mikejuk writes "Two former Facebook developers have created a new database that they say is the world's fastest and it is MySQL compatible. According to Eric Frenkiel and Nikita Shamgunov, MemSQL, the database they have developed over the past year, is thirty times faster than conventional disk-based databases. MemSQL has put together a video showing MySQL versus MemSQL carrying out a sequence of queries, in which MySQL performs at around 3,500 queries per second, while MemSQL achieves around 80,000 queries per second. The documentation says that MemSQL writes back to disk/SSD as soon as the transaction is acknowledged in memory, and that using a combination of write-ahead logging and snapshotting ensures your data is secure. There is a free version but so far how much a full version will cost isn't given." (See also this article at SlashBI.)
Catch up on stories from the past week (and beyond) at the Slashdot story archive
That Alan Turing committed suicide is widely accepted as fact. Now, an anonymous reader writes, "According to Professor Jack Copeland, director of the The Turing Archive for the History of Computing, 'The coroner [in Turing's case] didn't really investigate the evidence at all, he just jumped to the conclusion that he committed suicide. He seems to have been very biased from the statements in newspapers at the time.' Copeland further said that medical evidence suggested Turing died from inhaling cyanide rather than drinking or ingesting it."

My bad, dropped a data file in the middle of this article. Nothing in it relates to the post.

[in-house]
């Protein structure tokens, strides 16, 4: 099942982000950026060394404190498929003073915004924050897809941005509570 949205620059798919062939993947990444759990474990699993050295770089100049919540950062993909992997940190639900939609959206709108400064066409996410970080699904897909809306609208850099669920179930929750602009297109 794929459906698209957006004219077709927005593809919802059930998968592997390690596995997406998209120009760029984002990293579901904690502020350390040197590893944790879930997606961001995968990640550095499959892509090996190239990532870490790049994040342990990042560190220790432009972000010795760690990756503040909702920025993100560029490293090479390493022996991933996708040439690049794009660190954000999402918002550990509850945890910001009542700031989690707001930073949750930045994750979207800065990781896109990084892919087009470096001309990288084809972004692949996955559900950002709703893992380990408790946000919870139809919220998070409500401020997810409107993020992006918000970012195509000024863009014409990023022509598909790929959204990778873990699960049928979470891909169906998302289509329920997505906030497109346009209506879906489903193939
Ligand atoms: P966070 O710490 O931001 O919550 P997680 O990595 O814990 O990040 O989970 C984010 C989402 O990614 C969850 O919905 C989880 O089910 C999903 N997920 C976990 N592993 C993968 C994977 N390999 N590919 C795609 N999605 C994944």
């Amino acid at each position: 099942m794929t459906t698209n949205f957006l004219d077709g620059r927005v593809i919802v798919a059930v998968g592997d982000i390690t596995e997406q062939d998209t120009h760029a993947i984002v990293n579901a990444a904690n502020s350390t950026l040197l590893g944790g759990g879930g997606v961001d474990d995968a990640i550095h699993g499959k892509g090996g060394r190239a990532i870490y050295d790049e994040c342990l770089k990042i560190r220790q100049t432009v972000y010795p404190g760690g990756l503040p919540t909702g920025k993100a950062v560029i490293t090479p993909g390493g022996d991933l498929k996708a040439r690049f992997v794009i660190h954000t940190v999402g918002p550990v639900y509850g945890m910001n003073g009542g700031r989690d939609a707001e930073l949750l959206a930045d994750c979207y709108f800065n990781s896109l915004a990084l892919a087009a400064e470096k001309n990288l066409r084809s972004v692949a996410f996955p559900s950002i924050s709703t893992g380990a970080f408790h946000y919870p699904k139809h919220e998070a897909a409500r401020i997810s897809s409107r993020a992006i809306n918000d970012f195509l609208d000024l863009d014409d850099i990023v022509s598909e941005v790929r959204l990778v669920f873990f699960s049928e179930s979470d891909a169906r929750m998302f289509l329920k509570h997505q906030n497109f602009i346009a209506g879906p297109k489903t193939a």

wiredmikey writes "Using a combination of TCP scans and Google, security researchers found that nearly a quarter of the organizations running vulnerable versions of SAP are tempting fate by leaving them exposed to the Internet. This discovery, researchers from ERPScan say, dispels the myth that SAP systems are only available from the internal network, leading to the misconception that they are protected by design. By March 2012, there were more than 2,000 security advisories published by SAP. Of those, about 7% (124) have publicly available PoC (proof-of-concept) exploit code available to the public. Many of the issues discovered are related to poor configuration or poor deployment planning. For example, 212 SAP Routers were found in Germany, which were created mainly to route access to internal SAP systems. Another issue with the vulnerable and exposed SAP installations is that many of them run on Windows NT, creating a twin set of risks for the organization, as they have to contend with a bad SAP deployment and unsupported OS that is full of security issues all by itself."
An anonymous reader writes "Growing up in the digital age, 18 – 25s may appear to be a more tech-savvy generation, but that does not translate into safer computing and online practices. A new study reveals that they are the most at-risk group, and prone to cyber-attacks. That makes this group even more vulnerable to online security threats. Younger users tend to prioritize entertainment and community over security, perhaps due to overconfidence in their security knowledge. For example, they're more concerned about gaming or other social activities than their online security. They also have less sophisticated security software, and hence, have reported more security problems than other groups."